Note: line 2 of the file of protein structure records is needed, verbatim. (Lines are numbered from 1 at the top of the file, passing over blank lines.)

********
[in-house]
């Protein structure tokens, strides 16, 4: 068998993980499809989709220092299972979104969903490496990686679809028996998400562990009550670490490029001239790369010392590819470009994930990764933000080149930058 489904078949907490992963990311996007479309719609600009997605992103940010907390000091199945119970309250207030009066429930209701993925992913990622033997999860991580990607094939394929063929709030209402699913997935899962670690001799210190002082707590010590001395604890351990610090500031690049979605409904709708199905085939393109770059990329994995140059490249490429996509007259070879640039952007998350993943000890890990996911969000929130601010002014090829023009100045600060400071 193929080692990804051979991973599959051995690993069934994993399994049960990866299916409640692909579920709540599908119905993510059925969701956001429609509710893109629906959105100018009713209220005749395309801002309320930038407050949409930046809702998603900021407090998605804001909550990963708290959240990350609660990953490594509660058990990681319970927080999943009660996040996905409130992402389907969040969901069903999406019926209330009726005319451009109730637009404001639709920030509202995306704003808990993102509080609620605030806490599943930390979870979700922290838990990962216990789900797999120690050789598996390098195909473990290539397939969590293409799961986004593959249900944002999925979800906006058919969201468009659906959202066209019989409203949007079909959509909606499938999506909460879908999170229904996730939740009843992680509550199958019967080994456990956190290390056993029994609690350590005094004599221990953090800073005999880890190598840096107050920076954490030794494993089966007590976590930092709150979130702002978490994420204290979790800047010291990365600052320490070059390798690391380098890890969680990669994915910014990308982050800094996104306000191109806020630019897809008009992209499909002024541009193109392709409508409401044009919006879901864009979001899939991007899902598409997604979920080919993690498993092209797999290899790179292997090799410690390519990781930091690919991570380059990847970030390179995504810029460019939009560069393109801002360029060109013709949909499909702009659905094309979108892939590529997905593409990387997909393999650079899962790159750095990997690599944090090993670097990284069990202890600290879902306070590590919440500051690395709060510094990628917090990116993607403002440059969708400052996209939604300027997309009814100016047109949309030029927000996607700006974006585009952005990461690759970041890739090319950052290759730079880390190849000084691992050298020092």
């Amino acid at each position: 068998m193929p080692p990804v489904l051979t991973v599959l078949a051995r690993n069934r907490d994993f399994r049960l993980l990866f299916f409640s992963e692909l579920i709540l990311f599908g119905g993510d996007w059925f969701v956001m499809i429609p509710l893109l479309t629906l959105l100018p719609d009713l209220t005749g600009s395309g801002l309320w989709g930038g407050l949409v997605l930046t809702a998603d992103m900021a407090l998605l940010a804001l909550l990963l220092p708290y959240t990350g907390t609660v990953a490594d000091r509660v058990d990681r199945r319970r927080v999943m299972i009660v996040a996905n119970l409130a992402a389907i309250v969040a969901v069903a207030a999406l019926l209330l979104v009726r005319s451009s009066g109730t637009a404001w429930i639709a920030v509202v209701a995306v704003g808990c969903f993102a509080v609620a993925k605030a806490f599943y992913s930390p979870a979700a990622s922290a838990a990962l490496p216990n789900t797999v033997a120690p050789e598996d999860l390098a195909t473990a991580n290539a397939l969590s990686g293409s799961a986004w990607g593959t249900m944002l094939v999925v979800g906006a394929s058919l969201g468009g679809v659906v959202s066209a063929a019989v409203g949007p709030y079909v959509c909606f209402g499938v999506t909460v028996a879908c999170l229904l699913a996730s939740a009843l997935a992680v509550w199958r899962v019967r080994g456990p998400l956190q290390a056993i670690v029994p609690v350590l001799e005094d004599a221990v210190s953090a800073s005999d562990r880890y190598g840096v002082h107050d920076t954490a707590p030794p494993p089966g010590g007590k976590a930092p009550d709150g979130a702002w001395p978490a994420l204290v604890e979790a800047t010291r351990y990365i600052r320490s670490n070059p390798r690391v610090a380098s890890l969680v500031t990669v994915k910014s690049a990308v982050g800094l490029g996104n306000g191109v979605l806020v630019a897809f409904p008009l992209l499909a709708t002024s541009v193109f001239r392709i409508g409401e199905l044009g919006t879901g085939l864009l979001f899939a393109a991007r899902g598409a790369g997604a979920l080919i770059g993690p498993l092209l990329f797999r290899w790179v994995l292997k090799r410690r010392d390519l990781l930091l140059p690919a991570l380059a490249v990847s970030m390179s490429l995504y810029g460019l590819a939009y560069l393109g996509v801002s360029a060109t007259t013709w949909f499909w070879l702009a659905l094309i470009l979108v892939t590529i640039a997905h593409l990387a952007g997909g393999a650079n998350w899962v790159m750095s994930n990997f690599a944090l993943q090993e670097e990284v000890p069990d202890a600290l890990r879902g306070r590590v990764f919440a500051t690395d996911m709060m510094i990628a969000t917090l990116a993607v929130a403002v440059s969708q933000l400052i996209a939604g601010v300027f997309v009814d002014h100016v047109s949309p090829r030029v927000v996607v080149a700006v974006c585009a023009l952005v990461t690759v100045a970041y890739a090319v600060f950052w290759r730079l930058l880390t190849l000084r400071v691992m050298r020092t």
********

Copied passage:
């Protein structure tokens, strides 16, 4: 068998993980499809989709220092299972979104969903490496990686679809028996998400562990009550670490490029001239790369010392590819470009994930990764933000080149930058 489904078949907490992963990311996007479309719609600009997605992103940010907390000091199945119970309250207030009066429930209701993925992913990622033997999860991580990607094939394929063929709030209402699913997935899962670690001799210190002082707590010590001395604890351990610090500031690049979605409904709708199905085939393109770059990329994995140059490249490429996509007259070879640039952007998350993943000890890990996911969000929130601010002014090829023009100045600060400071 193929080692990804051979991973599959051995690993069934994993399994049960990866299916409640692909579920709540599908119905993510059925969701956001429609509710893109629906959105100018009713209220005749395309801002309320930038407050949409930046809702998603900021407090998605804001909550990963708290959240990350609660990953490594509660058990990681319970927080999943009660996040996905409130992402389907969040969901069903999406019926209330009726005319451009109730637009404001639709920030509202995306704003808990993102509080609620605030806490599943930390979870979700922290838990990962216990789900797999120690050789598996390098195909473990290539397939969590293409799961986004593959249900944002999925979800906006058919969201468009659906959202066209019989409203949007079909959509909606499938999506909460879908999170229904996730939740009843992680509550199958019967080994456990956190290390056993029994609690350590005094004599221990953090800073005999880890190598840096107050920076954490030794494993089966007590976590930092709150979130702002978490994420204290979790800047010291990365600052320490070059390798690391380098890890969680990669994915910014990308982050800094996104306000191109806020630019897809008009992209499909002024541009193109392709409508409401044009919006879901864009979001899939991007899902598409997604979920080919993690498993092209797999290899790179292997090799410690390519990781930091690919991570380059990847970030390179995504810029460019939009560069393109801002360029060109013709949909499909702009659905094309979108892939590529997905593409990387997909393999650079899962790159750095990997690599944090090993670097990284069990202890600290879902306070590590919440500051690395709060510094990628917090990116993607403002440059969708400052996209939604300027997309009814100016047109949309030029927000996607700006974006585009952005990461690759970041890739090319950052290759730079880390190849000084691992050298020092």